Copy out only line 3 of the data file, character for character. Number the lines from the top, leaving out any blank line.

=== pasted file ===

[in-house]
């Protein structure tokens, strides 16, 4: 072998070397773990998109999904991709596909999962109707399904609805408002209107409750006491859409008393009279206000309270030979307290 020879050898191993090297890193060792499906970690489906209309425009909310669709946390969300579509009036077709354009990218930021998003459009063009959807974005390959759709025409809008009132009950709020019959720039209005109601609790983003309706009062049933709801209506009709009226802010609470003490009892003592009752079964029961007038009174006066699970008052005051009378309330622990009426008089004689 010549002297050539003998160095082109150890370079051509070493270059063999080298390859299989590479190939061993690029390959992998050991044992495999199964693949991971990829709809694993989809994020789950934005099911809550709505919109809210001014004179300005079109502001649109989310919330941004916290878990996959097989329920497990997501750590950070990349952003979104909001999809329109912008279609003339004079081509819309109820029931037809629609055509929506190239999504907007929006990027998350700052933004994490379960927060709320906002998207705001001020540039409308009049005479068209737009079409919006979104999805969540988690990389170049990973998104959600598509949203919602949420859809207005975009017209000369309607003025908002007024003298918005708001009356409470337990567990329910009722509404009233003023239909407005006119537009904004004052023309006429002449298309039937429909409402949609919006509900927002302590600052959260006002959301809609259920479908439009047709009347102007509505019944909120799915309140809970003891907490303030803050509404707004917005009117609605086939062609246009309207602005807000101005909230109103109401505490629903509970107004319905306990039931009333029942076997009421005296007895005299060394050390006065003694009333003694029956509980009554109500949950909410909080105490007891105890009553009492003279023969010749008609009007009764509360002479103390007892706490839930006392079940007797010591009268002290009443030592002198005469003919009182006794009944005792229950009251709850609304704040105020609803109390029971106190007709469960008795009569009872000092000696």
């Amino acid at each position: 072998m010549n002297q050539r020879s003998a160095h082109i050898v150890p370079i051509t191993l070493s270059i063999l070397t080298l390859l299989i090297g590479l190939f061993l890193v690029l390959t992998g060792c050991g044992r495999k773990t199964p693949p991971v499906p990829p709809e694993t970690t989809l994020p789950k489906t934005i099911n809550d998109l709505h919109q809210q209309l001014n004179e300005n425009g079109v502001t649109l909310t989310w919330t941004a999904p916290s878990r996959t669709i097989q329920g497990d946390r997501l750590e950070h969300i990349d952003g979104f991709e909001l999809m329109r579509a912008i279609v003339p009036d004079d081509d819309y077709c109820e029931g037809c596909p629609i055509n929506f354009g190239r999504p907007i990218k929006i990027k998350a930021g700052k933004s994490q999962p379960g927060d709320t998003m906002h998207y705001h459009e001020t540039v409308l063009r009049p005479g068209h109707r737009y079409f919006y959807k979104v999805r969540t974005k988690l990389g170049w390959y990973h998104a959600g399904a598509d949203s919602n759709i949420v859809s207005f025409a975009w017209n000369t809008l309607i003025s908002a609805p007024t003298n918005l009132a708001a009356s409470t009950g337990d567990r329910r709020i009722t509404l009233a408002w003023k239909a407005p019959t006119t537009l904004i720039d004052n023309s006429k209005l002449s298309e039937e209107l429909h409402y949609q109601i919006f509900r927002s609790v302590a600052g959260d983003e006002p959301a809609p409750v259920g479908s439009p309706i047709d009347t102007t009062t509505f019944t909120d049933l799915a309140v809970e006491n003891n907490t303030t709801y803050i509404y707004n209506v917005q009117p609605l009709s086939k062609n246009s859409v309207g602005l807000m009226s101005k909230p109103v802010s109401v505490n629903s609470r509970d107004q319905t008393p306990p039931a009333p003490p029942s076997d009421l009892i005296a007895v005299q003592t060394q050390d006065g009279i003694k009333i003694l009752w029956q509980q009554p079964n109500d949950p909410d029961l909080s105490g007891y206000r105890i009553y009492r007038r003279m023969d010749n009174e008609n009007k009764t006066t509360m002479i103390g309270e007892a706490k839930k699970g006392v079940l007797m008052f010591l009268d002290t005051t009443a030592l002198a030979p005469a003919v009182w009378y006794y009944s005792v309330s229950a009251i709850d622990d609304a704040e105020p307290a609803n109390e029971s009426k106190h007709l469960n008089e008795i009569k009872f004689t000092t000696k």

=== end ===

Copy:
């Amino acid at each position: 072998m010549n002297q050539r020879s003998a160095h082109i050898v150890p370079i051509t191993l070493s270059i063999l070397t080298l390859l299989i090297g590479l190939f061993l890193v690029l390959t992998g060792c050991g044992r495999k773990t199964p693949p991971v499906p990829p709809e694993t970690t989809l994020p789950k489906t934005i099911n809550d998109l709505h919109q809210q209309l001014n004179e300005n425009g079109v502001t649109l909310t989310w919330t941004a999904p916290s878990r996959t669709i097989q329920g497990d946390r997501l750590e950070h969300i990349d952003g979104f991709e909001l999809m329109r579509a912008i279609v003339p009036d004079d081509d819309y077709c109820e029931g037809c596909p629609i055509n929506f354009g190239r999504p907007i990218k929006i990027k998350a930021g700052k933004s994490q999962p379960g927060d709320t998003m906002h998207y705001h459009e001020t540039v409308l063009r009049p005479g068209h109707r737009y079409f919006y959807k979104v999805r969540t974005k988690l990389g170049w390959y990973h998104a959600g399904a598509d949203s919602n759709i949420v859809s207005f025409a975009w017209n000369t809008l309607i003025s908002a609805p007024t003298n918005l009132a708001a009356s409470t009950g337990d567990r329910r709020i009722t509404l009233a408002w003023k239909a407005p019959t006119t537009l904004i720039d004052n023309s006429k209005l002449s298309e039937e209107l429909h409402y949609q109601i919006f509900r927002s609790v302590a600052g959260d983003e006002p959301a809609p409750v259920g479908s439009p309706i047709d009347t102007t009062t509505f019944t909120d049933l799915a309140v809970e006491n003891n907490t303030t709801y803050i509404y707004n209506v917005q009117p609605l009709s086939k062609n246009s859409v309207g602005l807000m009226s101005k909230p109103v802010s109401v505490n629903s609470r509970d107004q319905t008393p306990p039931a009333p003490p029942s076997d009421l009892i005296a007895v005299q003592t060394q050390d006065g009279i003694k009333i003694l009752w029956q509980q009554p079964n109500d949950p909410d029961l909080s105490g007891y206000r105890i009553y009492r007038r003279m023969d010749n009174e008609n009007k009764t006066t509360m002479i103390g309270e007892a706490k839930k699970g006392v079940l007797m008052f010591l009268d002290t005051t009443a030592l002198a030979p005469a003919v009182w009378y006794y009944s005792v309330s229950a009251i709850d622990d609304a704040e105020p307290a609803n109390e029971s009426k106190h007709l469960n008089e008795i009569k009872f004689t000092t000696k």